As you are aware, the Google Fiber installation project has begun in Atlanta. The in town communities appear to have a lot of excitement about this and welcome the project.

One aspect of the project that residents in NPU F will discover is the need for tree trimming where equipment will be added to poles and where fiber installation is required. My reason for contacting you is to introduce myself and let you know how I am involved with this project. I am a retired Georgia Power Utility Forestry Specialist who has worked closely with the in town communities in the past on tree trimming issues. I have been brought on board as a Contract Arborist to help coordinate the pruning efforts for this Google project. Google makes every effort to minimize customer dissatisfaction on projects such as this. I believe that our team of 3 Utility Arborists, Justin Johnson, Clay Szoke and myself, can address tree concerns and questions promptly and professionally before any issue arises.

Only residents who have trees in the public right-of-way at the installation sites will be notified. These residents will be contacted prior to any tree work which gives them an opportunity to reach out to our team with any questions. Tree work inside NPU F has begun and it will continue in 2 parts. The first part is work at select poles along the street to prepare them for additional equipment and the second part will be the actual fiber installation. There could be some time delay between these 2 events. I say this to let you know that the residents may see tree work at the same location on 2 separate occasions. This can present some confusion and questions.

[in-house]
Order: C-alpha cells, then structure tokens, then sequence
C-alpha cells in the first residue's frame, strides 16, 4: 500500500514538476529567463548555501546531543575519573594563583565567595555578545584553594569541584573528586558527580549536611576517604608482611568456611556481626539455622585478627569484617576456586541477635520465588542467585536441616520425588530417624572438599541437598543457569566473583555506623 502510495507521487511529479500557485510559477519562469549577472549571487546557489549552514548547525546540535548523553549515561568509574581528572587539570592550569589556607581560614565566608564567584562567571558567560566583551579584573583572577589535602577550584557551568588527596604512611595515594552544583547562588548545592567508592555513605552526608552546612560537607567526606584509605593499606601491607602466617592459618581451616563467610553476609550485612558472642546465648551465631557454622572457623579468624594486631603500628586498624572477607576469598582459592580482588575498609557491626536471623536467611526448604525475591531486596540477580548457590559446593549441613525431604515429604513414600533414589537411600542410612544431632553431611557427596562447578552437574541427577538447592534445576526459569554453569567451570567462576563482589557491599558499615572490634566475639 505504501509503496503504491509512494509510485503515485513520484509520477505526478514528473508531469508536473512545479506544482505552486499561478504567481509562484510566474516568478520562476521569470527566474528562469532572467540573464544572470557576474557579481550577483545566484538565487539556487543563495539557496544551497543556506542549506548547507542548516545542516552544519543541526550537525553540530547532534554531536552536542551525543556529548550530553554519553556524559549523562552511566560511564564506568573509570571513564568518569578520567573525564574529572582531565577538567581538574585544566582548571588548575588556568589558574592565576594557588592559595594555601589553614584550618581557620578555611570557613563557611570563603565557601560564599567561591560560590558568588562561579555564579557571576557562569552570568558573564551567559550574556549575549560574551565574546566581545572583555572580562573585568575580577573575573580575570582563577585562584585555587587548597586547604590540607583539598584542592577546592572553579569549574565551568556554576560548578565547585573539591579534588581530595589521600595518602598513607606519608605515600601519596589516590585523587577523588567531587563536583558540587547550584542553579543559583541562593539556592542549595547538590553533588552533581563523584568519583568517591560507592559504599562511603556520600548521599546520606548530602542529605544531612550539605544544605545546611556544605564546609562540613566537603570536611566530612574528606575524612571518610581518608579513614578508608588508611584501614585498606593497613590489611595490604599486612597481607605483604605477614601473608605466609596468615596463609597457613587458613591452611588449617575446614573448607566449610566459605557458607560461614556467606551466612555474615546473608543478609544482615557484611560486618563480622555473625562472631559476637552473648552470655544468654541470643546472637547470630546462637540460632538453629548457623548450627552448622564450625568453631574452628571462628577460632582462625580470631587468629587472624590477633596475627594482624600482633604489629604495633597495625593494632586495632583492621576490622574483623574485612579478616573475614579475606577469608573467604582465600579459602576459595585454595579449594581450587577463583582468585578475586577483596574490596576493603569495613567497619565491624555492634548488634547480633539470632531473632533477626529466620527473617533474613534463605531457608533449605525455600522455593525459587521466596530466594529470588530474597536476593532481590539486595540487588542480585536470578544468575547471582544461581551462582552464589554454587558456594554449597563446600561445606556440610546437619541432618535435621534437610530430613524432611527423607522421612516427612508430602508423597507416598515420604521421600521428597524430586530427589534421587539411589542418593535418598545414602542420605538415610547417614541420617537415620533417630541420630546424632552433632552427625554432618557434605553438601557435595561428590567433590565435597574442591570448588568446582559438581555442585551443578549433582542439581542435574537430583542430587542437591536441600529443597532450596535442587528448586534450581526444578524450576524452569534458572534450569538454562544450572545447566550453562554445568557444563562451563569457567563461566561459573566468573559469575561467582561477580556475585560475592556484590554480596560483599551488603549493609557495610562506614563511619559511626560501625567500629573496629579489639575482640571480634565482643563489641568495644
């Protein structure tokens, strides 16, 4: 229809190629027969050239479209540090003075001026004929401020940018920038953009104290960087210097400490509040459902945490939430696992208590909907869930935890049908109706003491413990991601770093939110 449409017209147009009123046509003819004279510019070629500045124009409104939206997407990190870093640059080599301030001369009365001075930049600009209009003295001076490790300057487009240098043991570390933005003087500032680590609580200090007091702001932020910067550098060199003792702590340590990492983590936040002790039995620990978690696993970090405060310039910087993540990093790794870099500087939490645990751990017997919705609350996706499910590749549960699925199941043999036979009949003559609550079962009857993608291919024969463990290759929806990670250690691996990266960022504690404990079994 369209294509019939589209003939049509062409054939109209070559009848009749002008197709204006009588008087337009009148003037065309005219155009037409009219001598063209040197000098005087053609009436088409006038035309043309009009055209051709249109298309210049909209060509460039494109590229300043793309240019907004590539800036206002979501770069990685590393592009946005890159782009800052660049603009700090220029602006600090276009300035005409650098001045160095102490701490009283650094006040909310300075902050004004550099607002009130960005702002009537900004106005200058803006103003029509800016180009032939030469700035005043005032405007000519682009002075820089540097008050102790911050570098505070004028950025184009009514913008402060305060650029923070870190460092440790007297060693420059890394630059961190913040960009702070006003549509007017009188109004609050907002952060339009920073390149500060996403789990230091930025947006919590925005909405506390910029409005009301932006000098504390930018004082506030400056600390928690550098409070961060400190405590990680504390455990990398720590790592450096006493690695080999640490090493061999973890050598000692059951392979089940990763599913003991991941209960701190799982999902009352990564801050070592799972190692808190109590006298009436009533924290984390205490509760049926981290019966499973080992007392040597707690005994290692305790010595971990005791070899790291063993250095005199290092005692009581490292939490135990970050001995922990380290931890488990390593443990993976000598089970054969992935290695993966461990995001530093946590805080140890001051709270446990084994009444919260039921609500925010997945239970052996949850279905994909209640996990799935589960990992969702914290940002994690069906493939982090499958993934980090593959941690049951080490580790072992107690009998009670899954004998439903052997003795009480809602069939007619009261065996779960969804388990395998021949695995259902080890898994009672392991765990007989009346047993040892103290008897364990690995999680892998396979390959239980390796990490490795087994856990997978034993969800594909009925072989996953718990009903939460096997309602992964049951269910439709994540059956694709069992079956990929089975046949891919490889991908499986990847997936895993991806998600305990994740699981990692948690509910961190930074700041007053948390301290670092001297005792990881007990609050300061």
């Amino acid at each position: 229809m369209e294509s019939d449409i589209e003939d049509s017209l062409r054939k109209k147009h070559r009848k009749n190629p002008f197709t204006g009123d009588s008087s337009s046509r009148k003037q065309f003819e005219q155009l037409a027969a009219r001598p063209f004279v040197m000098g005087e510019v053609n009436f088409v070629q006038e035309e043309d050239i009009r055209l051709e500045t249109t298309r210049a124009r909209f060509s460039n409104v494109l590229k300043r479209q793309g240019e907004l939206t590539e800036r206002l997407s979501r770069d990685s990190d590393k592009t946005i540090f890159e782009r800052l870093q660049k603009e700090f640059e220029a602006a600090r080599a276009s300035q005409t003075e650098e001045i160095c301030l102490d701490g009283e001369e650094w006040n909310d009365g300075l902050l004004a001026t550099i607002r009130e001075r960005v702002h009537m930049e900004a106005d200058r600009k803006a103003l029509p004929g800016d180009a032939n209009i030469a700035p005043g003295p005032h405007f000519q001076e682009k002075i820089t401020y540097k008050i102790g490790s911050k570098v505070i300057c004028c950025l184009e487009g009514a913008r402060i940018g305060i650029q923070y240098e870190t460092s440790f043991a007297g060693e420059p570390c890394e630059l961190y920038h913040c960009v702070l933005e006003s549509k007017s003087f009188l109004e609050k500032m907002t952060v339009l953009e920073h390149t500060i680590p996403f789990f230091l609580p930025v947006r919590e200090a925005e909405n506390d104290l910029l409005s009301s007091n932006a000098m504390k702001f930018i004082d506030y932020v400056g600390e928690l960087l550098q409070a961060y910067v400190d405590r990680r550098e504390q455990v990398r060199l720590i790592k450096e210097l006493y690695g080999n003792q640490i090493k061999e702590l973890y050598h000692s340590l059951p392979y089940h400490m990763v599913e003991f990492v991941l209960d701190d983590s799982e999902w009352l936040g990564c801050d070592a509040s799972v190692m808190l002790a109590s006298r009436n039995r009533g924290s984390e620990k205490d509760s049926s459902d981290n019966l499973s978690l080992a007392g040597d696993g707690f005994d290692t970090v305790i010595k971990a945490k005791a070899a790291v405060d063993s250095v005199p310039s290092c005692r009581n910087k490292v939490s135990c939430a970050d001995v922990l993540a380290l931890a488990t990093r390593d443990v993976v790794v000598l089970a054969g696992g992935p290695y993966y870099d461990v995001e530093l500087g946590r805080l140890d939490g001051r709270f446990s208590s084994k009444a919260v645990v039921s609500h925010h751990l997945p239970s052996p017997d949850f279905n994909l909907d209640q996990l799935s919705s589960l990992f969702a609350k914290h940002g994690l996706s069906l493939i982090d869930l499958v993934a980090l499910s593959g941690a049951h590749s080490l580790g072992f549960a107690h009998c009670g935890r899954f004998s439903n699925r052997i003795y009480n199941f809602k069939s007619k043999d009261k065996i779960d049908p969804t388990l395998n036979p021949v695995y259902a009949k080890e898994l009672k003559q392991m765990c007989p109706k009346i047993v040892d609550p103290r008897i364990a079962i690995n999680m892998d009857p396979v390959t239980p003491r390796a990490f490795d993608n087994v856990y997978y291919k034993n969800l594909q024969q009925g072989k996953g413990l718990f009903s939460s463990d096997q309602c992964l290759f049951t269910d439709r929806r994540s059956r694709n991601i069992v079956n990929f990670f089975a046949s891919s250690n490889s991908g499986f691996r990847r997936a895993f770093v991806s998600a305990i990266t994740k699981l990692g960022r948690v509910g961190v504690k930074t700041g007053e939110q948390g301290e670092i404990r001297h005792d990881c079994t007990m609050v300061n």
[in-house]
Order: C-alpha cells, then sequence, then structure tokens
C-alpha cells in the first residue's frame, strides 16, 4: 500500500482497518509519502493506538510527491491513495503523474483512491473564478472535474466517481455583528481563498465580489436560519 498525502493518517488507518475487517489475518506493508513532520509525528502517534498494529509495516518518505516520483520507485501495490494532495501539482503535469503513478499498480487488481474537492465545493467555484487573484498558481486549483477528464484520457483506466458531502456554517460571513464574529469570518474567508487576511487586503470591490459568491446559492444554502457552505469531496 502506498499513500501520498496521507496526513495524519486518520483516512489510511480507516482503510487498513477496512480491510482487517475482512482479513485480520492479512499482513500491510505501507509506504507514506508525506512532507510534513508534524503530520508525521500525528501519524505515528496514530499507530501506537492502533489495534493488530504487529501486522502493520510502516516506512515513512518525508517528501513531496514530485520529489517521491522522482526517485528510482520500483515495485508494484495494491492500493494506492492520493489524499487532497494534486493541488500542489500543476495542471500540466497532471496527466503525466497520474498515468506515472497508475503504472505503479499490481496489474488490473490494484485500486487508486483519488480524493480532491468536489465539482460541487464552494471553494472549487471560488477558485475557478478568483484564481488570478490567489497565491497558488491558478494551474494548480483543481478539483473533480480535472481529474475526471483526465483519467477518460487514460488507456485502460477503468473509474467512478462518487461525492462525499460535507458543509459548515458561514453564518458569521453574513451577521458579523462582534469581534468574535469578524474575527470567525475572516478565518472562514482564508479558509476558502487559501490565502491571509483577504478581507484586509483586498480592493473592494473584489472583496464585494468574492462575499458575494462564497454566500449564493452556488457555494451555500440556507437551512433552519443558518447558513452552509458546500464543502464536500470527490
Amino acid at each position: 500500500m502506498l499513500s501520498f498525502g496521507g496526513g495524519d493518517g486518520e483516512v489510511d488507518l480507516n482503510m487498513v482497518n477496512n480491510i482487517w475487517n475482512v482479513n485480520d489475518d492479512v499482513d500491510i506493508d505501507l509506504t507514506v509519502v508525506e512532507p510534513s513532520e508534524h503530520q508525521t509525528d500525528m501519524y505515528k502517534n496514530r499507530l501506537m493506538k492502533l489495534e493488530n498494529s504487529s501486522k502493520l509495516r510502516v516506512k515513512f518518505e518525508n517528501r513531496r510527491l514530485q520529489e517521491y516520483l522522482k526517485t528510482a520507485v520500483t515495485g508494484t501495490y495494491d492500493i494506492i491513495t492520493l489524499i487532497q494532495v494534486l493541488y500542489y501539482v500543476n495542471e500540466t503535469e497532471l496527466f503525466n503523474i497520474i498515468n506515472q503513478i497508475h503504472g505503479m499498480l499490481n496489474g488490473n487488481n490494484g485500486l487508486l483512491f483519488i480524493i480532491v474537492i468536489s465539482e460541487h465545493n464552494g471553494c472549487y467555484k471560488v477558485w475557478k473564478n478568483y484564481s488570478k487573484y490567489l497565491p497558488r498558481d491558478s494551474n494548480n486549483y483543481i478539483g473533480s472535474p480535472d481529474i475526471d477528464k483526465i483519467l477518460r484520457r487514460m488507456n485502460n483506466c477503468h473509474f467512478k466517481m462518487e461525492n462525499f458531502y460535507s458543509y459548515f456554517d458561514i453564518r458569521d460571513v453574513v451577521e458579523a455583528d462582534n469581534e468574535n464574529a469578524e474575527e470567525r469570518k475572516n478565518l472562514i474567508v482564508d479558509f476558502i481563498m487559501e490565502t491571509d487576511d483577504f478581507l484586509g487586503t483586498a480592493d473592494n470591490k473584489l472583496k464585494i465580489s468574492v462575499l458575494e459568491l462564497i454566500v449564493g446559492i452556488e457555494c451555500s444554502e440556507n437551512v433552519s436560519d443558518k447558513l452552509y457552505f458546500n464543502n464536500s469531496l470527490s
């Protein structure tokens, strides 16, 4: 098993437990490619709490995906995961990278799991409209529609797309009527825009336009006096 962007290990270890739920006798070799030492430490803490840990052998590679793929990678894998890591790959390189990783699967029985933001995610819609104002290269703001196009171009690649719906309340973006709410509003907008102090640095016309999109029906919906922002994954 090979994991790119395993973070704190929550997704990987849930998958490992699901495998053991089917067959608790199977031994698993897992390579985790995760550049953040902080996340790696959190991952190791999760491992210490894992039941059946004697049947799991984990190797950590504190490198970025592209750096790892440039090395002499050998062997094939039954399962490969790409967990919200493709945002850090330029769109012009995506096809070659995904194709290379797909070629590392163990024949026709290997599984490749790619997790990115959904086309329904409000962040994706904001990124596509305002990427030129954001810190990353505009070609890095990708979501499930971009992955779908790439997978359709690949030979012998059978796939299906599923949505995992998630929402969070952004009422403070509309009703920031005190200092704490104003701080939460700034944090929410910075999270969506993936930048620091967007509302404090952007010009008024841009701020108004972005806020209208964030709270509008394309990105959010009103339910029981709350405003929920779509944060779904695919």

The City of Atlanta Public Right-of-Way Arborists are aware of the work locations and are updated each week. They have been informed of the type of tree trimming work that is necessary which in most cases is minimal. With this knowledge they will be able to stay informed when they receive calls from concerned citizens. They have seen some of the tree work in NPU F and have given their approval.

Please let me know if you have any questions about the Google project. If the questions are tree related, our team can address them; if they are engineering/scheduling questions, they will be directed to Google. I hope that this information is helpful.

Please do not hesitate to contact us.

Trudy Brandau
404-285-2370
This e-mail address is being protected from spambots. You need JavaScript enabled to view it

Justin Johnson
706-424-8898
This e-mail address is being protected from spambots. You need JavaScript enabled to view it

Clay Szoke
404-290-2473
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Google plans to install fiber throughout metro Atlanta which means thousands of our street trees may be affected. If you have any questions about the tree work that is being conducted in your neighborhood related to the installation of Google fiber, please contact one of the three contacts listed above. It is important that Atlanta residents remain vigilant and watch out for the trees in their neighborhood so that they are protected during this Google fiber installation.